While Matt Holliday’s hitting surge as a Cardinal is good for the present, will it damage his chances of remaining with the club in 2010 and beyond?
Having covered the Colorado Rockies since its inception, the Rocky Mountain News’ Tracy Ringolsby remains well connected with the club and its players, current and past. Writing for FOXSports.com, the Baseball Hall of Fame writer notes that agent Scott Boras is likely in for a busy weekend as six of the remaining 18 unsigned first round draft picks are his clients.
Down the page was a tidbit that could be both concerning and encouraging to St. Louis Cardinals fans.
Revisiting Matt Holliday’s departure from Colorado and his trade to Oakland, Ringolsby noted the Rockies’ failed bid of four years, $72 million with a reminder that his representatives (read that the Boras Corporation) were looking for a “Mark Teixeira-type deal”.
As a footnote, the Yankees first baseman and Boras extracted a commitment of $180 million for eight seasons from New York after jilting the Boston Red Sox.
Looking at Holliday’s results with St. Louis cause one to wonder if he isn’t playing himself back into Teixeira’s price range. His .493/.523/.813 line as a Cardinal is superb. Even though his lofty numbers are not sustainable, Holliday’s impact is indisputable.
In terms of the past, this was Ringlosby’s summary: “Holliday had enjoyed his career with Colorado, and then got a wake-up slap in the face when he was dealt to Oakland.”
Holliday’s poor play with the A’s this season gave critics further ammunition in asserting he was an over-inflated product of Coors Field. Ringolsby offered this quote to help explain the outfielder’s substandard stint with Oakland:
“I think the Rockies looked for the most miserable place possible and dealt him there,” said one (Rockies) teammate.
But here is the quote that may offer St. Louis fans hope:
“Now that he has escaped and landed in St. Louis, there are friends of Holliday who think he will be more aggressive in directing his pending free-agency negotiations.”
Of course, the definition of “more aggressive” remains to be seen, but it could signal intent on Holliday’s part to not sit back and let Boras play his hand.
I am not going to revisit Boras’ history, as I have done that adequately already. Suffice it to say that in a vast majority of the time, 88% by my research, Boras’ free agents not only test the market, they usually change clubs, ala Teixeira.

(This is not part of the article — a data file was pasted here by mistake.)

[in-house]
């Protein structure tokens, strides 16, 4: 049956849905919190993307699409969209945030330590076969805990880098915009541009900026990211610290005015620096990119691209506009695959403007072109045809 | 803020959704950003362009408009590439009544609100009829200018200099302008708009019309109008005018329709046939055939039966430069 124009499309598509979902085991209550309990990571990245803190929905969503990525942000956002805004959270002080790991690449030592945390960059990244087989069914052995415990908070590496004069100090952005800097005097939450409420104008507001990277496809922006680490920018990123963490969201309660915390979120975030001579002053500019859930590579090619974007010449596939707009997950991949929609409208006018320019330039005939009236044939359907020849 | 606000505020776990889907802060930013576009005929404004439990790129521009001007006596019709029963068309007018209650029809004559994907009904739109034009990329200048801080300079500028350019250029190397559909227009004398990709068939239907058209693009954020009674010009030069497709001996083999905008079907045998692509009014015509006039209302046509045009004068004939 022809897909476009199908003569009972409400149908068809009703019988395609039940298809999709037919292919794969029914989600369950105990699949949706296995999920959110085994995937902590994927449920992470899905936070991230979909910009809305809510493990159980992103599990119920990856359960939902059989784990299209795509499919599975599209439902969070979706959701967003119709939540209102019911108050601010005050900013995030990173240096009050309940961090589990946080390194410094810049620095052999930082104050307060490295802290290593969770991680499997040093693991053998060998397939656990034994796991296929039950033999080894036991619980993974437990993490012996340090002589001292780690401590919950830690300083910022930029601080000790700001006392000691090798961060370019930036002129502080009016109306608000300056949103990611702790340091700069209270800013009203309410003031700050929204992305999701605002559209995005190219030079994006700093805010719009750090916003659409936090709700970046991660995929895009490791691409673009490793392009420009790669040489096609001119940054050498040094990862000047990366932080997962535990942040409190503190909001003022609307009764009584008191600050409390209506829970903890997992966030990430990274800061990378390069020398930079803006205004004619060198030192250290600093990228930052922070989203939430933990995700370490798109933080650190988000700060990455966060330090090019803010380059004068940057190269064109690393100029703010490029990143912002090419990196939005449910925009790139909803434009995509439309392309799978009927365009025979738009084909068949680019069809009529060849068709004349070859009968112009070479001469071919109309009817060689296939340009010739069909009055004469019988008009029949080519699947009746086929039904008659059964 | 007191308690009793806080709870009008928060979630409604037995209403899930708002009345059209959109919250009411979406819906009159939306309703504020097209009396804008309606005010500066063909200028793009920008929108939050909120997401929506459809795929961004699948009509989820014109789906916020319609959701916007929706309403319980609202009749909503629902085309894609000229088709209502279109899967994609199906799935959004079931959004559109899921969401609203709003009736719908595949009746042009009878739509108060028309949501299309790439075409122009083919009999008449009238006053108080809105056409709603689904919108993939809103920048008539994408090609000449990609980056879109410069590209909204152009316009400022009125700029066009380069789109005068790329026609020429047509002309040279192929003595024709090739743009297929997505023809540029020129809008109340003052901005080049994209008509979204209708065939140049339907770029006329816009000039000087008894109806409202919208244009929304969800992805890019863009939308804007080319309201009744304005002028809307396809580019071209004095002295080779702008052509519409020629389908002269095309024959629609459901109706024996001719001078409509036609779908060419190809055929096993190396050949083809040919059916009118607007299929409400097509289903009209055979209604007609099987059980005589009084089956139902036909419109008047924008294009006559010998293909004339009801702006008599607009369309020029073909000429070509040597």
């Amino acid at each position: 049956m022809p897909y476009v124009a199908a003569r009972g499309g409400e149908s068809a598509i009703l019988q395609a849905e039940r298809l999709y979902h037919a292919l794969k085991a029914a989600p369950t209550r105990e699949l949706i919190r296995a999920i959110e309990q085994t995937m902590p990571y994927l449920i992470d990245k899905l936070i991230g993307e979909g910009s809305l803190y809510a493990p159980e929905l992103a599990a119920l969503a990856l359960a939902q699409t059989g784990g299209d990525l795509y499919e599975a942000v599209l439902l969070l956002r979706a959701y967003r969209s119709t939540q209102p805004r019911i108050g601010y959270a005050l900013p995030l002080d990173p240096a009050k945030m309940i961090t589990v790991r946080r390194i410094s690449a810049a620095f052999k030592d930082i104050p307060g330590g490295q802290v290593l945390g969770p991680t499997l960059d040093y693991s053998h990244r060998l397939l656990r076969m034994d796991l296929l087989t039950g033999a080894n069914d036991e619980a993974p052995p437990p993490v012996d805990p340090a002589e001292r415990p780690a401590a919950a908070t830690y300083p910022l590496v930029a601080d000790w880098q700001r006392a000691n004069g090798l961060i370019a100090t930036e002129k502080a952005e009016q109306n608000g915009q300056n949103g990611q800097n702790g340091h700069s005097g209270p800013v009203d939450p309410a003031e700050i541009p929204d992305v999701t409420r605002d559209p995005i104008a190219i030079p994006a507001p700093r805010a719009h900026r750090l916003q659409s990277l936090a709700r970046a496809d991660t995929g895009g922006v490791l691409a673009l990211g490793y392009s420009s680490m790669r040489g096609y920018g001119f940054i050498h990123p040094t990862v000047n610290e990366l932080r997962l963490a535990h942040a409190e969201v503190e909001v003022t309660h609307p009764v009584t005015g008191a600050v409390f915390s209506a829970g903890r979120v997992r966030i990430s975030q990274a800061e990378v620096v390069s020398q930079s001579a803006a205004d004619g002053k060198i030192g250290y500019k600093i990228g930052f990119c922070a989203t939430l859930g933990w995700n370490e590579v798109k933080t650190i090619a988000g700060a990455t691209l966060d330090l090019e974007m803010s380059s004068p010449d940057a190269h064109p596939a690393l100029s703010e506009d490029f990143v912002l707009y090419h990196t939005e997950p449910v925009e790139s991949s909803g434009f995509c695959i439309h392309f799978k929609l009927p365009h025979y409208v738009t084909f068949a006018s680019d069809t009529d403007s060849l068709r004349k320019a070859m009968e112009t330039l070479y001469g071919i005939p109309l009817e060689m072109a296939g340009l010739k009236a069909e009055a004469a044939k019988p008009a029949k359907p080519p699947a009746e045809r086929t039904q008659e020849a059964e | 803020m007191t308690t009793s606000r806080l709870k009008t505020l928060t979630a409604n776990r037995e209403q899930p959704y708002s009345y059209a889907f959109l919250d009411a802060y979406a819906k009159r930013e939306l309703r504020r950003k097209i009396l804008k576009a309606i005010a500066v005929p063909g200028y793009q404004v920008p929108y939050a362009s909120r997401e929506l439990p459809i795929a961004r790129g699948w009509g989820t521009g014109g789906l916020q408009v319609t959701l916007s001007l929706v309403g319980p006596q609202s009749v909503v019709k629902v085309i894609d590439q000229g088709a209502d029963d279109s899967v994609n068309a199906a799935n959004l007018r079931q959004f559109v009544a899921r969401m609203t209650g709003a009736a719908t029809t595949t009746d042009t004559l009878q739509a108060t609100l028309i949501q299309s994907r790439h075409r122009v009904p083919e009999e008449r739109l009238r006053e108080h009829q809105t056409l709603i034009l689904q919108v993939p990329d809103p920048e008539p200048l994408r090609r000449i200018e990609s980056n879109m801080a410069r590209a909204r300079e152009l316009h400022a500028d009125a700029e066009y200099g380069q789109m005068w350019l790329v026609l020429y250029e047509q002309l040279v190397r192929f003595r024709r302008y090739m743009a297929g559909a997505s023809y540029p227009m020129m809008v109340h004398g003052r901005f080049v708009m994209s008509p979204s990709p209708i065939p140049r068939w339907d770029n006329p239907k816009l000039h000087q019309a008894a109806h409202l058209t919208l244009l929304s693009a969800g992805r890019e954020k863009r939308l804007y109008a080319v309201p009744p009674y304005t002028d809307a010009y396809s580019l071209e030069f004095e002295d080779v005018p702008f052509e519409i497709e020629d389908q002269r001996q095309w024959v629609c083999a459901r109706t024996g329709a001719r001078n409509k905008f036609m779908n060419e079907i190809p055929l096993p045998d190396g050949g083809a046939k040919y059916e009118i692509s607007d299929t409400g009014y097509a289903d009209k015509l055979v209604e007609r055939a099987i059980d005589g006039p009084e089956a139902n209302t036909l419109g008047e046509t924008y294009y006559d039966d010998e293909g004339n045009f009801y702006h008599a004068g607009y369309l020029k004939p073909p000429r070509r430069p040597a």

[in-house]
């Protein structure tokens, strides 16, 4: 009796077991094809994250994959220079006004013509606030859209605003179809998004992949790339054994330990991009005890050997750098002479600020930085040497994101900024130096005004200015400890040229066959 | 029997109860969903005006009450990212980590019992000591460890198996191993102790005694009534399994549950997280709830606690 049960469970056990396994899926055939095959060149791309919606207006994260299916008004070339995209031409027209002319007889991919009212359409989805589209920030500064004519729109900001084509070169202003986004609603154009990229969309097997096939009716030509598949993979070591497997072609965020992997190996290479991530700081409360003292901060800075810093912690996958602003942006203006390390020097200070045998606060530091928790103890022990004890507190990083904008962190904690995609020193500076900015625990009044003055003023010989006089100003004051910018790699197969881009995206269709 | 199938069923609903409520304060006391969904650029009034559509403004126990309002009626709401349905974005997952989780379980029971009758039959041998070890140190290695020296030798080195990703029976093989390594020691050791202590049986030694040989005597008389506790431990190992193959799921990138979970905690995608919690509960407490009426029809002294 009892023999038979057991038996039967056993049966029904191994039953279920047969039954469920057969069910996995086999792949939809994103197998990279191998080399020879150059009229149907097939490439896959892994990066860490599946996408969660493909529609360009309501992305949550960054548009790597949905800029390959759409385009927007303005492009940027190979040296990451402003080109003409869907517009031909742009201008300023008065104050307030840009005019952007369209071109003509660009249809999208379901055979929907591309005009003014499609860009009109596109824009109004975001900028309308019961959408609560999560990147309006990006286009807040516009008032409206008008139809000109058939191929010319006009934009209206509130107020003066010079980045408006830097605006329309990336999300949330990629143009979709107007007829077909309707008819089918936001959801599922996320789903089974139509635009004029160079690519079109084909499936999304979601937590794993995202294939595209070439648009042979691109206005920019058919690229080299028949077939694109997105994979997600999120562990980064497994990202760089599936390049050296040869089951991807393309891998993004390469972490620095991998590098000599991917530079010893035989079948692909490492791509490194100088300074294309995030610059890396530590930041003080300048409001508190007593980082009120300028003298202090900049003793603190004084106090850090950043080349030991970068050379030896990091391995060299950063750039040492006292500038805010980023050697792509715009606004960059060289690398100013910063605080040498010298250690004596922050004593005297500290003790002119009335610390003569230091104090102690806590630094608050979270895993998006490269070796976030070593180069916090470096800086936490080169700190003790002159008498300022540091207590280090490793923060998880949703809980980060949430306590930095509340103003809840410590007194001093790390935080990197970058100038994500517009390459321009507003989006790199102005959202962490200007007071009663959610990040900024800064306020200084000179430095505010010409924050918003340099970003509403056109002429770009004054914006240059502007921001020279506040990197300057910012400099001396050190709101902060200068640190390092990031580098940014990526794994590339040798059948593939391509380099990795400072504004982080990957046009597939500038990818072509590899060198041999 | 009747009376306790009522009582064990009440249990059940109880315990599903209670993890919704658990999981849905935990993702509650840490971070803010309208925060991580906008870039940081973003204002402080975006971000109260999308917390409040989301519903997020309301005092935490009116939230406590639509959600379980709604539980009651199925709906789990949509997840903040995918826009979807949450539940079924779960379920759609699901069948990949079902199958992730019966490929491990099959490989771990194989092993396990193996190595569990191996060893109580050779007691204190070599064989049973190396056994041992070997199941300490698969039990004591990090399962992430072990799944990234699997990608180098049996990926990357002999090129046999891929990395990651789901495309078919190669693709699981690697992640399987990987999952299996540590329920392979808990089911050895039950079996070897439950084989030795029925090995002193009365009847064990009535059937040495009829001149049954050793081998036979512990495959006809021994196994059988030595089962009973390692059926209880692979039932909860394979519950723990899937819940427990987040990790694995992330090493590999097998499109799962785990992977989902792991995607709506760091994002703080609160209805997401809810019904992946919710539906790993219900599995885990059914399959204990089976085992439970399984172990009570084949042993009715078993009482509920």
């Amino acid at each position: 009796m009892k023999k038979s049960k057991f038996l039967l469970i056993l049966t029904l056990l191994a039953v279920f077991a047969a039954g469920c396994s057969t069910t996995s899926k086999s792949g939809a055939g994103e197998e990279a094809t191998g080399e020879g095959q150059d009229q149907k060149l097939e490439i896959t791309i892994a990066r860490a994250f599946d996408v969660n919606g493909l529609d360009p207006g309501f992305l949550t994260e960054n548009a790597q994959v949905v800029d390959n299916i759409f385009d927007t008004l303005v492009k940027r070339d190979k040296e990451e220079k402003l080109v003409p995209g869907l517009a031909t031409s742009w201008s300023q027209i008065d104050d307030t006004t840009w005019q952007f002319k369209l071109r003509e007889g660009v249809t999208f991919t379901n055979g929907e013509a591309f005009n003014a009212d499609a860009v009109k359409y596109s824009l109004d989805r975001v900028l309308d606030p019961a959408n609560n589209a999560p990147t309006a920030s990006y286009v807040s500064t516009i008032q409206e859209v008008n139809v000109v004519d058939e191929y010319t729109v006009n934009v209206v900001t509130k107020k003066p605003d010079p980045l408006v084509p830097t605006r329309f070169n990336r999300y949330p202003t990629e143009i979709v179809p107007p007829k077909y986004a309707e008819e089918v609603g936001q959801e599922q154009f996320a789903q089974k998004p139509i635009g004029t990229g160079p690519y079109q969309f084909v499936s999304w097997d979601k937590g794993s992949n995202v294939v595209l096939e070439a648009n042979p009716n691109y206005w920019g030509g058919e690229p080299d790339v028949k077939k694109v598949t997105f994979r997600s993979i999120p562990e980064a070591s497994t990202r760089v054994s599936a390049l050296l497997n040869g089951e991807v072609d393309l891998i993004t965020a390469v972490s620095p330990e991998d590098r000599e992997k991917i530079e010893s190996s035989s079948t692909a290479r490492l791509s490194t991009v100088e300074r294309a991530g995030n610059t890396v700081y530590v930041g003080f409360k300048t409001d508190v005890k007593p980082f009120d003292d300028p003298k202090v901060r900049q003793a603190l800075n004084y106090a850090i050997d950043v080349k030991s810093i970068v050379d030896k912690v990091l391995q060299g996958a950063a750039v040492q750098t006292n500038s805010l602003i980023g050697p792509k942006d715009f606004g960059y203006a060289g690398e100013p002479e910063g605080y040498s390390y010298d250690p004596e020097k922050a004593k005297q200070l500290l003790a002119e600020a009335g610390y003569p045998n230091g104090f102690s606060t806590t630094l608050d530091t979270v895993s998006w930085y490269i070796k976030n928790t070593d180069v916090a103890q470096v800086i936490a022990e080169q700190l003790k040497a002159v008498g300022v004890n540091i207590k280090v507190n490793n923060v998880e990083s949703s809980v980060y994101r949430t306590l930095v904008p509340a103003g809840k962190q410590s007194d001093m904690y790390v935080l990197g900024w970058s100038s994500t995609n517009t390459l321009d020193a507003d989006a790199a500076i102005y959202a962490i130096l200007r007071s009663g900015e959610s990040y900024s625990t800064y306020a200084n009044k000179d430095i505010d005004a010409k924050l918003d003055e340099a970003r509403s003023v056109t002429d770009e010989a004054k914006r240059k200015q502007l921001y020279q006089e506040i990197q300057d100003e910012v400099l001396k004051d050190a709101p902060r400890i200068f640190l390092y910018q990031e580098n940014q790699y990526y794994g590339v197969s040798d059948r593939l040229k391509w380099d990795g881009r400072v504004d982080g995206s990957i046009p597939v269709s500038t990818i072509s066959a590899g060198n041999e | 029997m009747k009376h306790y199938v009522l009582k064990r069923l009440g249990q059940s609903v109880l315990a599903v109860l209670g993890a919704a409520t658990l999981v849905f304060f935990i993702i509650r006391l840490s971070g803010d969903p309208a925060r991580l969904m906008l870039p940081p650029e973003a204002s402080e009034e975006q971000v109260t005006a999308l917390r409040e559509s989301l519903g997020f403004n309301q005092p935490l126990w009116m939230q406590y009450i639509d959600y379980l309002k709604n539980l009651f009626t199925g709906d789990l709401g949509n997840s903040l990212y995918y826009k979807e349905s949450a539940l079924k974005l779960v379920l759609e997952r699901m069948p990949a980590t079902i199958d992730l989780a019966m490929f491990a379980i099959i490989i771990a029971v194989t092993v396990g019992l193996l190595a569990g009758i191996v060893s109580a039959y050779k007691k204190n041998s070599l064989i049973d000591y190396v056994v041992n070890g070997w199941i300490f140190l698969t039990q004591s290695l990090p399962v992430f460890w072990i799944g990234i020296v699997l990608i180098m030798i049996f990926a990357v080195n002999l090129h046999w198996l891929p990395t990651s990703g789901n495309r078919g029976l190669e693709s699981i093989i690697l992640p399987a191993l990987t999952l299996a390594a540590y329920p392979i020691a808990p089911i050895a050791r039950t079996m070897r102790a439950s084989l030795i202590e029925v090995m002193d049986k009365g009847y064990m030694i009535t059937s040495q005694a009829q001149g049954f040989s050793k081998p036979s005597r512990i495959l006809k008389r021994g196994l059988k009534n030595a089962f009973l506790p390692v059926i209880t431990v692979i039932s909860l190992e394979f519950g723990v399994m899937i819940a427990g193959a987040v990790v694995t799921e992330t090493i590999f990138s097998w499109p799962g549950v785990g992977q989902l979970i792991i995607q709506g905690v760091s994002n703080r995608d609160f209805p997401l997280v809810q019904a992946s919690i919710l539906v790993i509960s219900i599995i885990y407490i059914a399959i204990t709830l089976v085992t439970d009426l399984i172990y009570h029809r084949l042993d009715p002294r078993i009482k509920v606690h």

Optimistic Cardinals fans happily point to the exception to the rule – Kyle Lohse, who by most accounts ordered Boras to settle with the Cards last fall rather than take the risk of being disadvantaged in free agency again.
Lohse was on firm ground as Boras had turned down three years, $21 million for the pitcher to return to the Phillies in 2008. When Boras found no other takers the rest of the winter, Lohse had to accept a cut-rate one-year, $4.5 million deal with the Cardinals with two weeks remaining in spring training. Fast forwarding to when the market contracted last winter, both Boras and Lohse ultimately won with his four-year, $41 million deal signed last September.
Yet other Boras clients have left the Cardinals, such as 2006 post-season star Jeff Weaver. Despite Weaver wanting to return to St. Louis, Boras took him to a disastrous stint in Seattle for more money after turning down St. Louis’ offer.
Perhaps Holliday has wizened to the realities of the business of baseball as a result of the failed negotiations with Colorado and the subsequent bad experience in Oakland.
On the other hand, Holliday’s strong play and the looming spectre of Albert Pujols’ contract extension could mean that with every hit, Holliday further prices himself out of St. Louis’ willingness to pay. While the early vibes from ownership have been positive, there is a lot of ground to be covered before any celebrations can be planned.
In the meantime, Cardinals fans can only wait and wonder.